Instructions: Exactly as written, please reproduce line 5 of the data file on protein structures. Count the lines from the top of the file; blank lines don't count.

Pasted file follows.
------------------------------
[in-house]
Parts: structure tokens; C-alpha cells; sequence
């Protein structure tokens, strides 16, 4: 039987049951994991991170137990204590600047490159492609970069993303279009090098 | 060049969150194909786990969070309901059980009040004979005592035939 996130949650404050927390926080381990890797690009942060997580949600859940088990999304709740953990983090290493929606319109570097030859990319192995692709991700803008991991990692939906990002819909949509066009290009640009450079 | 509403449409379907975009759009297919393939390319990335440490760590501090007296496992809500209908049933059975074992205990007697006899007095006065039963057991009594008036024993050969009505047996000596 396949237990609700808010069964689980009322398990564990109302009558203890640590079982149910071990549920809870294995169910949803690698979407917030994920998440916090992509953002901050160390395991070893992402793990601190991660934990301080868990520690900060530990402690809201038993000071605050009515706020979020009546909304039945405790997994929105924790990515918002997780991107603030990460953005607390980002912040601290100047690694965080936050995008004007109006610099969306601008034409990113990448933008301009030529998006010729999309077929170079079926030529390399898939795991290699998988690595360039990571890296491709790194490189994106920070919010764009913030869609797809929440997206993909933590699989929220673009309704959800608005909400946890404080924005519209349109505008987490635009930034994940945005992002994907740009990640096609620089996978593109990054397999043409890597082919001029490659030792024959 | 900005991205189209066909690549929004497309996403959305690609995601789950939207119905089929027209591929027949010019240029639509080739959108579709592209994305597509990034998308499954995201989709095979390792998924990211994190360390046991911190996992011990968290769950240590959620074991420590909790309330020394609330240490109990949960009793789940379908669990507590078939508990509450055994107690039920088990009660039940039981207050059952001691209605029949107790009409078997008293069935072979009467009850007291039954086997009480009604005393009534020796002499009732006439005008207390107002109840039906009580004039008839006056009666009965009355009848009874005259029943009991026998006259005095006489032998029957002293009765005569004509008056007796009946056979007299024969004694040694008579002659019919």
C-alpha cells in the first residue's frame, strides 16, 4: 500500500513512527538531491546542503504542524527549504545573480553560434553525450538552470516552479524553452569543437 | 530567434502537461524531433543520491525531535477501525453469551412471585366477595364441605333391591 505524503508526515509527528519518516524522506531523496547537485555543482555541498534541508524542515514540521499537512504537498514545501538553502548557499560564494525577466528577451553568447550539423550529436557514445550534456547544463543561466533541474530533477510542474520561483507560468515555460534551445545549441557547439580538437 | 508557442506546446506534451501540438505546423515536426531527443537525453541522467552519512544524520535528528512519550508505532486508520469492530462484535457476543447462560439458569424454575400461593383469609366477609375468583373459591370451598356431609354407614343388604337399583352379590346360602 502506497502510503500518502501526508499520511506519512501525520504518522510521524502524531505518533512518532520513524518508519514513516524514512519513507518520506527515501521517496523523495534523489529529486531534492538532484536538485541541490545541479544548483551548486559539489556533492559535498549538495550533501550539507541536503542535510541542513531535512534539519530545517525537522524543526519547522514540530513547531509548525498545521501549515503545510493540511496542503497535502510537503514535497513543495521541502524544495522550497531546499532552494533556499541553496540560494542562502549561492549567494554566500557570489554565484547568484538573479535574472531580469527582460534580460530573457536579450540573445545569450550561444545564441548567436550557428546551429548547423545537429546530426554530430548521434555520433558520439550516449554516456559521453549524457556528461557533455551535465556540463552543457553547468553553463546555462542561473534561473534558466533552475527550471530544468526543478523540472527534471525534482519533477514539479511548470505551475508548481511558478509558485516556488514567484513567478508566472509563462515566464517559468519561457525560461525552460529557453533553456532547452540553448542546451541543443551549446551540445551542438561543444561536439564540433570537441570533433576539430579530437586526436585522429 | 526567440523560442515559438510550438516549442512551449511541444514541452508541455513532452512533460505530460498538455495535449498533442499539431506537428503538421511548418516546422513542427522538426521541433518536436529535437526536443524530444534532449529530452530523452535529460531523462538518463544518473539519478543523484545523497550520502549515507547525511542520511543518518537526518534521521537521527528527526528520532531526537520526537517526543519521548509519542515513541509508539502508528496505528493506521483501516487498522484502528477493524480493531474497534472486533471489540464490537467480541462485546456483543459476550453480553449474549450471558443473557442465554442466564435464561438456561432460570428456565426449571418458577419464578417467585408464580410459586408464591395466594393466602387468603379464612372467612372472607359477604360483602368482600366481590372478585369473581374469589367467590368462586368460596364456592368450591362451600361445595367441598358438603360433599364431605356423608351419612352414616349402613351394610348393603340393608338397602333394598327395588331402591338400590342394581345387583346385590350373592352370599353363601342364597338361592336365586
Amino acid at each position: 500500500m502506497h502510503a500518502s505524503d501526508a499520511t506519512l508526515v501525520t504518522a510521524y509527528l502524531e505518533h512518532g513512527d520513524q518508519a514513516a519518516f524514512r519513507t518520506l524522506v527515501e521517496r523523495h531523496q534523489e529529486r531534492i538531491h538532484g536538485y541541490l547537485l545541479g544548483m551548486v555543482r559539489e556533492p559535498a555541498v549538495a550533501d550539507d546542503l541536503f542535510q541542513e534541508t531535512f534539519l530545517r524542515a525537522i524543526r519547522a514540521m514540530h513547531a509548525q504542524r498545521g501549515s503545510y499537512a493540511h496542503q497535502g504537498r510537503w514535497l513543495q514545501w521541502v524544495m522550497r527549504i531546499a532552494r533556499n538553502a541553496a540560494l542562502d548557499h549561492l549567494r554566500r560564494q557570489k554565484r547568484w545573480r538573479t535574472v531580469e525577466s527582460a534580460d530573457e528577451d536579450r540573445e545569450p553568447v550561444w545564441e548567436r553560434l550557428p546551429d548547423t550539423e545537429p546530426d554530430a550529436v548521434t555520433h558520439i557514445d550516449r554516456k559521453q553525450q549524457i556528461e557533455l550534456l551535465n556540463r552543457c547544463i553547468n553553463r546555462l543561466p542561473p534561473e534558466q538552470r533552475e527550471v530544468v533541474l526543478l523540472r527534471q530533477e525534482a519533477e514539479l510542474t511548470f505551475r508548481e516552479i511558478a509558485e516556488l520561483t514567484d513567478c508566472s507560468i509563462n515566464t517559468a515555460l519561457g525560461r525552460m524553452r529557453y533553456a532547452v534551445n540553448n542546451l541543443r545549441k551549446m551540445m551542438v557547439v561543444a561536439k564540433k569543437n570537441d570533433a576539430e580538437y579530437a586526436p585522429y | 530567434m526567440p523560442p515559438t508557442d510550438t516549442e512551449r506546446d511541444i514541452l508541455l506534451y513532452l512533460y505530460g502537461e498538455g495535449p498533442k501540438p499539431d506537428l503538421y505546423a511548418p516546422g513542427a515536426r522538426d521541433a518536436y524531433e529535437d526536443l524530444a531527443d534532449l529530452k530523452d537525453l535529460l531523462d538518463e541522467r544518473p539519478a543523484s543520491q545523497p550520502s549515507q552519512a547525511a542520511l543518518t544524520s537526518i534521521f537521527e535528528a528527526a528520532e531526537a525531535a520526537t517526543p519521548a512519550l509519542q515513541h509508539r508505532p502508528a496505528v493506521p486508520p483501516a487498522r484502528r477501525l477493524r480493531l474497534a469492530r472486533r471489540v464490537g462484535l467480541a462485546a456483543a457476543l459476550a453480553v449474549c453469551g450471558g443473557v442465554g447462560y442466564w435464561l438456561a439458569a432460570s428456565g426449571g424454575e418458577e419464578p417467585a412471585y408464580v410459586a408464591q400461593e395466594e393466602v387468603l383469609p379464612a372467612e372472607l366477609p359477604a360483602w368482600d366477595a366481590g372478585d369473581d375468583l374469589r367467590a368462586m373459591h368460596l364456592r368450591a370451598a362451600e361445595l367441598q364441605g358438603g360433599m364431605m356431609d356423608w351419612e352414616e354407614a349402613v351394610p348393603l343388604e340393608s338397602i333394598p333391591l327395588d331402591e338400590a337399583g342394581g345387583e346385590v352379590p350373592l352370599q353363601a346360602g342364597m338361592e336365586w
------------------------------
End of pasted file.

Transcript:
Amino acid at each position: 500500500m502506497h502510503a500518502s505524503d501526508a499520511t506519512l508526515v501525520t504518522a510521524y509527528l502524531e505518533h512518532g513512527d520513524q518508519a514513516a519518516f524514512r519513507t518520506l524522506v527515501e521517496r523523495h531523496q534523489e529529486r531534492i538531491h538532484g536538485y541541490l547537485l545541479g544548483m551548486v555543482r559539489e556533492p559535498a555541498v549538495a550533501d550539507d546542503l541536503f542535510q541542513e534541508t531535512f534539519l530545517r524542515a525537522i524543526r519547522a514540521m514540530h513547531a509548525q504542524r498545521g501549515s503545510y499537512a493540511h496542503q497535502g504537498r510537503w514535497l513543495q514545501w521541502v524544495m522550497r527549504i531546499a532552494r533556499n538553502a541553496a540560494l542562502d548557499h549561492l549567494r554566500r560564494q557570489k554565484r547568484w545573480r538573479t535574472v531580469e525577466s527582460a534580460d530573457e528577451d536579450r540573445e545569450p553568447v550561444w545564441e548567436r553560434l550557428p546551429d548547423t550539423e545537429p546530426d554530430a550529436v548521434t555520433h558520439i557514445d550516449r554516456k559521453q553525450q549524457i556528461e557533455l550534456l551535465n556540463r552543457c547544463i553547468n553553463r546555462l543561466p542561473p534561473e534558466q538552470r533552475e527550471v530544468v533541474l526543478l523540472r527534471q530533477e525534482a519533477e514539479l510542474t511548470f505551475r508548481e516552479i511558478a509558485e516556488l520561483t514567484d513567478c508566472s507560468i509563462n515566464t517559468a515555460l519561457g525560461r525552460m524553452r529557453y533553456a532547452v534551445n540553448n542546451l541543443r545549441k551549446m551540445m551542438v557547439v561543444a561536439k564540433k569543437n570537441d570533433a576539430e580538437y579530437a586526436p585522429y | 530567434m526567440p523560442p515559438t508557442d510550438t516549442e512551449r506546446d511541444i514541452l508541455l506534451y513532452l512533460y505530460g502537461e498538455g495535449p498533442k501540438p499539431d506537428l503538421y505546423a511548418p516546422g513542427a515536426r522538426d521541433a518536436y524531433e529535437d526536443l524530444a531527443d534532449l529530452k530523452d537525453l535529460l531523462d538518463e541522467r544518473p539519478a543523484s543520491q545523497p550520502s549515507q552519512a547525511a542520511l543518518t544524520s537526518i534521521f537521527e535528528a528527526a528520532e531526537a525531535a520526537t517526543p519521548a512519550l509519542q515513541h509508539r508505532p502508528a496505528v493506521p486508520p483501516a487498522r484502528r477501525l477493524r480493531l474497534a469492530r472486533r471489540v464490537g462484535l467480541a462485546a456483543a457476543l459476550a453480553v449474549c453469551g450471558g443473557v442465554g447462560y442466564w435464561l438456561a439458569a432460570s428456565g426449571g424454575e418458577e419464578p417467585a412471585y408464580v410459586a408464591q400461593e395466594e393466602v387468603l383469609p379464612a372467612e372472607l366477609p359477604a360483602w368482600d366477595a366481590g372478585d369473581d375468583l374469589r367467590a368462586m373459591h368460596l364456592r368450591a370451598a362451600e361445595l367441598q364441605g358438603g360433599m364431605m356431609d356423608w351419612e352414616e354407614a349402613v351394610p348393603l343388604e340393608s338397602i333394598p333391591l327395588d331402591e338400590a337399583g342394581g345387583e346385590v352379590p350373592l352370599q353363601a346360602g342364597m338361592e336365586w